Dec 03 2012

Wellness Care – Good for Your Pet and Your Budget

What is Wellness Care?

Companions-B-300x292Wellness Care is a proactive approach to your pet’s healthcare that is focused on preventative care and optimum health for your pet. Additionally, Wellness Care is the most cost-effective approach in caring for your pet’s health.

Wellness exams and testing can tell us when something is wrong before it causes your pet pain and before he or she begins to show the typical signs of illness such as weight loss, lethargy, vomiting, diarrhea, decreased appetite etc. Pets have a natural instinct to hide illnesses from predators, so they are “hard-wired” to mask when they are not feeling well. Too often, by the time pets start to show signs of illness, they have been hiding their condition for some time. This is one reason why many pet owners are shocked to learn that their pet is seriously ill and feel as though this has happened seemingly within just a few days.

Wellness Care is our way to monitor your pet’s health and be proactive about his or her care. Our goal is to prevent your pet from developing painful and often untreatable medical conditions through early diagnosis. We have adopted this concept from current approaches in human medicine where prevention and early diagnosis have shown to be life-saving methods of health care.

Wellness Care – It’s How Our Pets Can “Speak” to Us

In pets, routine examinations and laboratory testing are critical, since our pets can’t tell us when they’re beginning to not feel well. As veterinarians, we must ‘search for’ early signs of illness and pain by our thorough exams along with the help of some standard laboratory testing.

What is Included in a Wellness Care Examination?

Our Wellness Care Examination includes the following:

  • A complete, comprehensive, nose to tail physical examination.
  • Discussion with you, the owner, about your pet’s actions at home, e.g. thirst, urination, energy etc.

Comprehensive Laboratory Testing:Pets-and-Vet-White-Kitten2-150x150

  • CBC – (Complete Blood Count) looks for infections, anemia, etc.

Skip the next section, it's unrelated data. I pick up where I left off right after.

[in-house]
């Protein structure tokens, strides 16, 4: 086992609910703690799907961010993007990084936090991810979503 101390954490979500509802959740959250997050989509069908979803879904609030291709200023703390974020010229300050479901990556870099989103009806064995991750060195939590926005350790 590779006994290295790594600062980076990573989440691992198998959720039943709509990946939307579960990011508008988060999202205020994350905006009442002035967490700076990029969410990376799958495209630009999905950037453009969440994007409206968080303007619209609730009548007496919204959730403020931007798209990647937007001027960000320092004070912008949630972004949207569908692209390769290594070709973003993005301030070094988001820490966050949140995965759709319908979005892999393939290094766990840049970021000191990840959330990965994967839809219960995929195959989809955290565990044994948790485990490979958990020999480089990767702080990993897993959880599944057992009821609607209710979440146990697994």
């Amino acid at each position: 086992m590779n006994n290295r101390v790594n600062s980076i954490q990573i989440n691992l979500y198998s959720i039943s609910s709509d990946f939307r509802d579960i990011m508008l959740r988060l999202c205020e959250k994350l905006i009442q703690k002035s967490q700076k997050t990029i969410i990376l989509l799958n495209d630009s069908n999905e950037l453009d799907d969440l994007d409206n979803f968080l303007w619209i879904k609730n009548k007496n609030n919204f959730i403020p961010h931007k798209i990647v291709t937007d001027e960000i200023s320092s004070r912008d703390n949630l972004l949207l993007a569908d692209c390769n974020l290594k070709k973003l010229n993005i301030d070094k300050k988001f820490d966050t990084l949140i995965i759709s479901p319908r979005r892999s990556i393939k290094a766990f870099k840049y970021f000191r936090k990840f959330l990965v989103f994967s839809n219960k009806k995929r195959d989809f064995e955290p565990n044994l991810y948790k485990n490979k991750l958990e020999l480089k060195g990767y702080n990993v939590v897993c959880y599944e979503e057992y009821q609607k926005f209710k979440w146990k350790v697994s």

• Blood chemistry panel – evaluates the liver, kidneys, checks for early diabetes etc.
  • Thyroid testing – evaluates activity of the thyroid gland, the “master gland of the body”
  • Urinalysis – diagnoses low grade infections, early kidney dysfunction, etc.
  • Fecal analysis – evaluates intestinal parasites and bacteria some of which are contagious to us
  • Ultrasound of the spleen – the spleen is a common source of silent and often dangerous benign and malignant tumors. Our practices’ ability to recheck and watch your pet’s spleen is only possible because of our in-house ultrasound equipment. When necessary, removal of the spleen is very safe and a life-saving procedure that is routinely performed here.

How Often Should My Pet Be Examined?

Lifestages-Lab-Family2-300x189The frequency regarding how often you should schedule a Wellness Exam for your pet is based both on your veterinarian’s assessment of your pet’s health, and his or her age. Pets age much more quickly than we do, something we refer to as “age compression.” Each year in your pet’s life is about equal to about 7 human years and in Senior pets (those 7 years and older) the aging is more rapid and is comparable to 10 human years per pet year.Based on this understanding, middle aged pets up to 7 years of age should have yearly exams and testing, with fecal exams done twice a year. Senior pets (7 years and up), however, need examinations and testing twice a year since they age much more quickly and this is a point in a pet’s life when many serious illnesses develop.

As in human medicine, early detection, prevention and intervention of illnesses is a far better approach from both a health and a financial perspective to managing your pet’s health than treating critical and/or chronic illnesses and diseases.

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Location Hours
Monday8:00am – 7:00pm
Tuesday7:30am – 5:30pm
Wednesday8:00am – 5:00pm
Thursday8:00am – 7:00pm
Friday8:00am – 5:00pm
Saturday8:00am – 12:00pm
SundayClosed